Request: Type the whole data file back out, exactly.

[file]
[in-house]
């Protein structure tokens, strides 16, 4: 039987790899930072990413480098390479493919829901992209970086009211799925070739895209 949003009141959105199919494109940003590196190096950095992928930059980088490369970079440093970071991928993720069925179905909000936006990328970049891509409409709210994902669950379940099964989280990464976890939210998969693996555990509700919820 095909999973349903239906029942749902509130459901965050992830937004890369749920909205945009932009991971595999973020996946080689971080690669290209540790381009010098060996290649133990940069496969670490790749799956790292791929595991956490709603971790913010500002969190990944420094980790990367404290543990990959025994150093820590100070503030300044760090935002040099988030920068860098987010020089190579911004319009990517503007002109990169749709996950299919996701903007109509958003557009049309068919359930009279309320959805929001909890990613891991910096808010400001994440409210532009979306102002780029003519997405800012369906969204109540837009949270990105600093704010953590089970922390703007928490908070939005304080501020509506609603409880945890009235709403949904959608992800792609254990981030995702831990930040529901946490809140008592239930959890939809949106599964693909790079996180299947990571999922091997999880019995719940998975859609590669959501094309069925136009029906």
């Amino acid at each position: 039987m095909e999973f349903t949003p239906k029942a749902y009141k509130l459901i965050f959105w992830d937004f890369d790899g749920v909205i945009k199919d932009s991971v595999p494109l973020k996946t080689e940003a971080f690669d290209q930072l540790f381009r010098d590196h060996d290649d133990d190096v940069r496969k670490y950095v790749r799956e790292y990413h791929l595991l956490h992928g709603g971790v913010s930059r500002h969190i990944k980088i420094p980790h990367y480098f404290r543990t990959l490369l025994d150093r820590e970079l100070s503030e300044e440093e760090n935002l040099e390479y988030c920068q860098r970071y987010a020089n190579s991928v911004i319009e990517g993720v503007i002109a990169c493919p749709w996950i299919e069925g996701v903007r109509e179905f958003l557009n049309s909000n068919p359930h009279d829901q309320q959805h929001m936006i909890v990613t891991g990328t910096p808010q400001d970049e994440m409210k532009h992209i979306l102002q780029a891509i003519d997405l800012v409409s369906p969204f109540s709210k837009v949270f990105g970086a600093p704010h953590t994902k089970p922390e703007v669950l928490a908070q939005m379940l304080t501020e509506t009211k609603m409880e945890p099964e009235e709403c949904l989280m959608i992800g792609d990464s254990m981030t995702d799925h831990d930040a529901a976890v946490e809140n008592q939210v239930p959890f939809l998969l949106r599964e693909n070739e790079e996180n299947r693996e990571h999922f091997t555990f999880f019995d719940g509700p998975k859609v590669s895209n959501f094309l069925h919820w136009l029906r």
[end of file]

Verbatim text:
[in-house]
């Protein structure tokens, strides 16, 4: 039987790899930072990413480098390479493919829901992209970086009211799925070739895209 949003009141959105199919494109940003590196190096950095992928930059980088490369970079440093970071991928993720069925179905909000936006990328970049891509409409709210994902669950379940099964989280990464976890939210998969693996555990509700919820 095909999973349903239906029942749902509130459901965050992830937004890369749920909205945009932009991971595999973020996946080689971080690669290209540790381009010098060996290649133990940069496969670490790749799956790292791929595991956490709603971790913010500002969190990944420094980790990367404290543990990959025994150093820590100070503030300044760090935002040099988030920068860098987010020089190579911004319009990517503007002109990169749709996950299919996701903007109509958003557009049309068919359930009279309320959805929001909890990613891991910096808010400001994440409210532009979306102002780029003519997405800012369906969204109540837009949270990105600093704010953590089970922390703007928490908070939005304080501020509506609603409880945890009235709403949904959608992800792609254990981030995702831990930040529901946490809140008592239930959890939809949106599964693909790079996180299947990571999922091997999880019995719940998975859609590669959501094309069925136009029906």
């Amino acid at each position: 039987m095909e999973f349903t949003p239906k029942a749902y009141k509130l459901i965050f959105w992830d937004f890369d790899g749920v909205i945009k199919d932009s991971v595999p494109l973020k996946t080689e940003a971080f690669d290209q930072l540790f381009r010098d590196h060996d290649d133990d190096v940069r496969k670490y950095v790749r799956e790292y990413h791929l595991l956490h992928g709603g971790v913010s930059r500002h969190i990944k980088i420094p980790h990367y480098f404290r543990t990959l490369l025994d150093r820590e970079l100070s503030e300044e440093e760090n935002l040099e390479y988030c920068q860098r970071y987010a020089n190579s991928v911004i319009e990517g993720v503007i002109a990169c493919p749709w996950i299919e069925g996701v903007r109509e179905f958003l557009n049309s909000n068919p359930h009279d829901q309320q959805h929001m936006i909890v990613t891991g990328t910096p808010q400001d970049e994440m409210k532009h992209i979306l102002q780029a891509i003519d997405l800012v409409s369906p969204f109540s709210k837009v949270f990105g970086a600093p704010h953590t994902k089970p922390e703007v669950l928490a908070q939005m379940l304080t501020e509506t009211k609603m409880e945890p099964e009235e709403c949904l989280m959608i992800g792609d990464s254990m981030t995702d799925h831990d930040a529901a976890v946490e809140n008592q939210v239930p959890f939809l998969l949106r599964e693909n070739e790079e996180n299947r693996e990571h999922f091997t555990f999880f019995d719940g509700p998975k859609v590669s895209n959501f094309l069925h919820w136009l029906r």